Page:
Published May 26, 2016Last year, Bloodline offered a new mode for Netflix binge-watching by delivering a slow-burning story across a long, 13-episode run. Its glacial pace allowed for a compelling character study, as viewers were given a focused look at the various factors that brought one family to dysfunction. Factor in the fascinating Florida Keys backdrop and its stellar cast, and Bloodline came out of the gates as one of television's best new shows. Unfortunately, the series has started to show some major flaws in Season 2.
For one thing, it was an audacious move to kill off Ben Mendelsohn's chilling Danny Rayburn in the first season. While his death was hinted at from the very first episode, he was clearly the emotional centre of the show. Season 2 attempts to demonstrate his lasting negative impact on the Rayburns, but though he still pops up in the odd flashback and apparition, they're sparse (likely due to Mendelsohn's Star Wars commitment), and without him in every episode, the show flails as it attempts to tread water.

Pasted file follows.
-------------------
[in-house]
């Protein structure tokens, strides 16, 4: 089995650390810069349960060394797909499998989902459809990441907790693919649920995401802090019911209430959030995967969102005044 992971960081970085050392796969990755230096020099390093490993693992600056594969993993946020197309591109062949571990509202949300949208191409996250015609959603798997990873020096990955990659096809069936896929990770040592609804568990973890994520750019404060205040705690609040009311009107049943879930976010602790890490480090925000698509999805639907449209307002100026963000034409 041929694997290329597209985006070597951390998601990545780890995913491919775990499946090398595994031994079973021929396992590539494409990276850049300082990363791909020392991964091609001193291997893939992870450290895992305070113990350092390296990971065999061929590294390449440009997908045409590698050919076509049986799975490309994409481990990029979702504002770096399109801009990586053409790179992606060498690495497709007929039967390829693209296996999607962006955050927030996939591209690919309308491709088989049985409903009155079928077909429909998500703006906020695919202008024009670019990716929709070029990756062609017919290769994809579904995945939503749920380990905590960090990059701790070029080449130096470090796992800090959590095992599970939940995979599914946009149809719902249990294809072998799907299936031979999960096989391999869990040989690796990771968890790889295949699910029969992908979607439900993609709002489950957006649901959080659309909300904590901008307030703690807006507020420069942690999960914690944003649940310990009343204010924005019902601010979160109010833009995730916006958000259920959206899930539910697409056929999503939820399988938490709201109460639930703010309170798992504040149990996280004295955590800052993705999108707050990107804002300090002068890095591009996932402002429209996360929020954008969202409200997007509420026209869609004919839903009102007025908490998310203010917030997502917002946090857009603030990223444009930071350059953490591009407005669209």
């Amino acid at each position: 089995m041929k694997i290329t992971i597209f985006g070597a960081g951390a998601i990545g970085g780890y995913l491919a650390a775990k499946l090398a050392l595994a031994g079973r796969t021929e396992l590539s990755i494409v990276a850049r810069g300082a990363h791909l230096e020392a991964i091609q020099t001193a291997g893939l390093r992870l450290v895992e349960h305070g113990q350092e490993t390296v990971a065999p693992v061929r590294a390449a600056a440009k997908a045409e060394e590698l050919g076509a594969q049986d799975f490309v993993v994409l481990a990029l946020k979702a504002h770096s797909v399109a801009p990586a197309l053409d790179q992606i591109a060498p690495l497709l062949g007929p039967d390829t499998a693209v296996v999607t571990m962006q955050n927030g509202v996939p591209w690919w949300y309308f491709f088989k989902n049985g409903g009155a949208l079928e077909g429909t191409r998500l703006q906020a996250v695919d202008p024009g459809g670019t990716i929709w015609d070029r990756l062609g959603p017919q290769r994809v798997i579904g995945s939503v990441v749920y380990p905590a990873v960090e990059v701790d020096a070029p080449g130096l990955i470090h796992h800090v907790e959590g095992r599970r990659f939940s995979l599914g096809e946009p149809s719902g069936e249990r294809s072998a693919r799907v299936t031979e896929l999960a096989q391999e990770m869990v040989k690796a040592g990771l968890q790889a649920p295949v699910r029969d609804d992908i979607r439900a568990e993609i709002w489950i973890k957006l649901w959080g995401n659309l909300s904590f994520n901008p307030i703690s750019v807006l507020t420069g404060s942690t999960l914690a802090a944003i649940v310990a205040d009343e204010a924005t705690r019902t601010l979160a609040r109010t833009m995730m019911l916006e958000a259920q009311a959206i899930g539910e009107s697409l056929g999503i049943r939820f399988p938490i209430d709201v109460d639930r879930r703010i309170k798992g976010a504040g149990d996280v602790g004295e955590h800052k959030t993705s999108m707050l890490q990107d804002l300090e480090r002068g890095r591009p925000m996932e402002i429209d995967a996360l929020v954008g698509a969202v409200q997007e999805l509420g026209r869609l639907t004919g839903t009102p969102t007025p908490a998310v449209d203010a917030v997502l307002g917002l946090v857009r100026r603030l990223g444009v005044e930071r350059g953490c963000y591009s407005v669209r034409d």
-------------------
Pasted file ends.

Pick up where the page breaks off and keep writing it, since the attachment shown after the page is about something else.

Mostly, Season Two is all about revisiting the details of Danny's death, and as a result, it often feels like we're rewatching the same slow story all over again, with diminishing returns. Danny's death also brings in a batch of new characters, but they too are a mixed bag — while John Leguizamo is appropriately creepy as sketchbag Ozzy Delvecchio, Danny's ex Evangeline (Andrea Riseborough) is far too grating a presence to match the show's muted tone. Furthermore, after surfacing in Season 1, Danny's son Nolan starts to feel like a Danny impression from actor Owen Teague.
It's not just the new characters causing problems, either. Sissy Spacek's matriarch was once a quiet source of strength on the show, but her plot lines tend to meander here, without reason. Frustrating idiot Kevin Rayburn (Norbert Leo Butz) continues to fuck everything up at colossal levels, and his sister Meg (Linda Cardellini) continues to flip-flop on her various life choices.
It's only John Rayburn (Kyle Chandler, in his best paternal role since Friday Night Lights' Coach Taylor) who manages to hold anything together, both in the Rayburn family and onscreen. His stoic, slightly grumpy presence is a pleasure to watch, even as everything around him will make you want to cancel your Netflix account.
Hour after dull hour, Bloodline finally gets riveting in its last ten minutes or so. Here's hoping Season 2 is just a mere misstep for this otherwise compelling series.